Collaboration is Key to Defending Operational Technology

Whether you’re a policymaker, technical expert, manager, or end user, you have a part to play in keeping operational technology secure.

Kenn Yee, Policy Analyst, Access Partnership

November 2, 2021

4 Min Read
operational technology via Adobe Stock

A few months ago, a cyber-criminal gang called Darkside brought Colonial Pipeline’s systems offline for nearly a week, causing panic buying and fuel shortages. Soon afterward, The Health Service Executive (HSE) in Ireland was hit by a ransomware attack that stole health records and scrambled telemetry data in IT hospital systems.

The Internet of Things (IoT) has changed the way we need to think about protecting operational technology. It’s no longer enough just to physically protect the machinery and digital devices used in healthcare, business, manufacturing, and transportation. Increasingly, today’s operational technology is smart and that makes it more vulnerable than ever to attack.

The importance of protecting critical digital infrastructure and the operational data it produces was highlighted by a recent one-day summit where President Biden handed Vladimir Putin, his Russian counterpart, a list of 16 critical infrastructure sectors that must be “off-limits” from cyberattacks. For many people, the summit reinforced the idea that protecting the operational technologies used in industry, businesses and homes needs to be a collaborative endeavor. The question then becomes, who is responsible for what? Here’s a breakdown:

Responsibilities of End Users

  • Practice good cyber hygiene

End users can be the weakest link in security operations. You can help staff stay on top of the latest phishing email and social engineering exploits by offering them security-awareness training on a frequent basis. Be sure to enforce security policies that require strong passwords and multi-factor authentication.

  • Be vigilant

End users can also be your first line of defense. Quick response and escalation of cyber incidents is key to limiting the damage a cyberattack can cause. Consider testing end users periodically to make sure they know what to do and who to contact if they suspect a cyber exploit.

Responsibilities of Private Sector Managers

  • Replace old, legacy systems

Legacy operational technology can be expensive and difficult to replace. Some operational technology systems used in industry, for example, still run on Windows 95 and weren’t designed with cybersecurity in mind. Collaborate with stakeholders to create an enterprise lifecycle plan for operational technology that addresses how you plan to mitigate risk.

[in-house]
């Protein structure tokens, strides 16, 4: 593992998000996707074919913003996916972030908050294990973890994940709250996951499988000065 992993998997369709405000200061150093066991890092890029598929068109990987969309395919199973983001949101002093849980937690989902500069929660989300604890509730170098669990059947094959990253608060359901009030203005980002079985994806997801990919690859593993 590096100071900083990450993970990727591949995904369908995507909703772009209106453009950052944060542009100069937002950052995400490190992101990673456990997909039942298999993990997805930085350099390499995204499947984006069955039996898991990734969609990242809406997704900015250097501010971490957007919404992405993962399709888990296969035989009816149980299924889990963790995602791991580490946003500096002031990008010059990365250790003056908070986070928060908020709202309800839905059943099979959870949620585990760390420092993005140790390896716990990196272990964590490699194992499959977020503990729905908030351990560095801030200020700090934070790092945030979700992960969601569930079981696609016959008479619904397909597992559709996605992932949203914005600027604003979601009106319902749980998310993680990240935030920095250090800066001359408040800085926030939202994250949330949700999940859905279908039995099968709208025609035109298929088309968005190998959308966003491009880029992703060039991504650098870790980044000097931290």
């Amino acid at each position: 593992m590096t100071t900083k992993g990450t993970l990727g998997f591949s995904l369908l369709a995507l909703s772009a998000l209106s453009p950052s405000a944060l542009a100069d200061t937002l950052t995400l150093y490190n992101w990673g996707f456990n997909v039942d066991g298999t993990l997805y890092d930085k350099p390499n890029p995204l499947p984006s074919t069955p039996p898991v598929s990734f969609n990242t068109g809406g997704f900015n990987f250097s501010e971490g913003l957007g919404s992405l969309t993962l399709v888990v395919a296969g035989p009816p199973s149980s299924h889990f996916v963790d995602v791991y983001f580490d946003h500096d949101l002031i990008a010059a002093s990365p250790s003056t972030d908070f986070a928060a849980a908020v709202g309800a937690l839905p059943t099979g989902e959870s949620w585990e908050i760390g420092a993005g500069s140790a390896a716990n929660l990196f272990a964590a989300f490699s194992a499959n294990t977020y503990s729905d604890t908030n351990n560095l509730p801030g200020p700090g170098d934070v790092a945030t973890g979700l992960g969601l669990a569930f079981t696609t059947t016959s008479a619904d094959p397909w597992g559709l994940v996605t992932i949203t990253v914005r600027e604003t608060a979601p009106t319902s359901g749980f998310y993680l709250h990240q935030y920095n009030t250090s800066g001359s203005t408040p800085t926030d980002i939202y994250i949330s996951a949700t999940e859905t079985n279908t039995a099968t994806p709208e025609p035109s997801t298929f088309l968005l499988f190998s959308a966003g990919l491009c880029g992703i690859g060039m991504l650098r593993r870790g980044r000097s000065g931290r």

• Make sure investments in cybersecurity are a priority

Failure to allocate sufficient resources to protect operational technology assets will only increase the chance that an attack will be successful. When budget time rolls around, make sure your organization views security controls as an asset, not a cost.

Responsibilities of Technical Experts

  • Work on blending operational technology and IT security controls

Operational technology systems are increasingly incorporating aspects of information technologies to automate the machinery used in manufacturing, utilities, and transportation and take advantage of the data that IoT devices produce. Consider adding cross-training opportunities that will allow operational technology and IT teams to understand how each other’s systems work. Your goal should be to ensure that no single weakness can lead to a critical compromise on a larger system.

Responsibilities of Policymakers

  • Create policy that can be enforced

Policymakers in governments and within private organizations both have a responsibility to make operational technology cybersecurity a priority. Government agencies should work together to raise awareness about the importance of operational technology cybersecurity and facilitate the implementation of operational technology cybersecurity policies that draw from international and regional best practices and guidelines. Be sure to craft policy in consultation with private, public, and technical stakeholders to ensure that goals are clear and address the needs of all stakeholders. Make sure that policy is not drafted simply for compliance’s sake; have a clear understanding of risk and draft policy to address, mitigate and eliminate as many risks as possible.

A Shared Responsibility

In a nutshell, everyone has a responsibility to protect operational technology cybersecurity, and this chain of responsibility is crucial for all stakeholders to understand and participate in. The efforts you and your colleagues make to secure operational technology will not only help prevent ransomware and supply chain attacks from being successful, but they will also help bolster everyone’s physical safety in an increasingly digitized world.

About the Author(s)

Kenn Yee

Policy Analyst, Access Partnership

Kenn Yee specializes in the APAC region, focusing on 5G, digital policy, cybersecurity, Internet governance, networking, and cross-border data flows. He also understands the technical aspects of technologies, which he uses to augment his understanding of digital policies. Prior to joining Access Partnership, Kenn worked as a junior analyst in a think-tank and as an analyst in the Internet Corporation for Assigned Names and Numbers (ICANN). He holds a BA in Public Policy and Global Affairs from Nanyang Technological University in Singapore.

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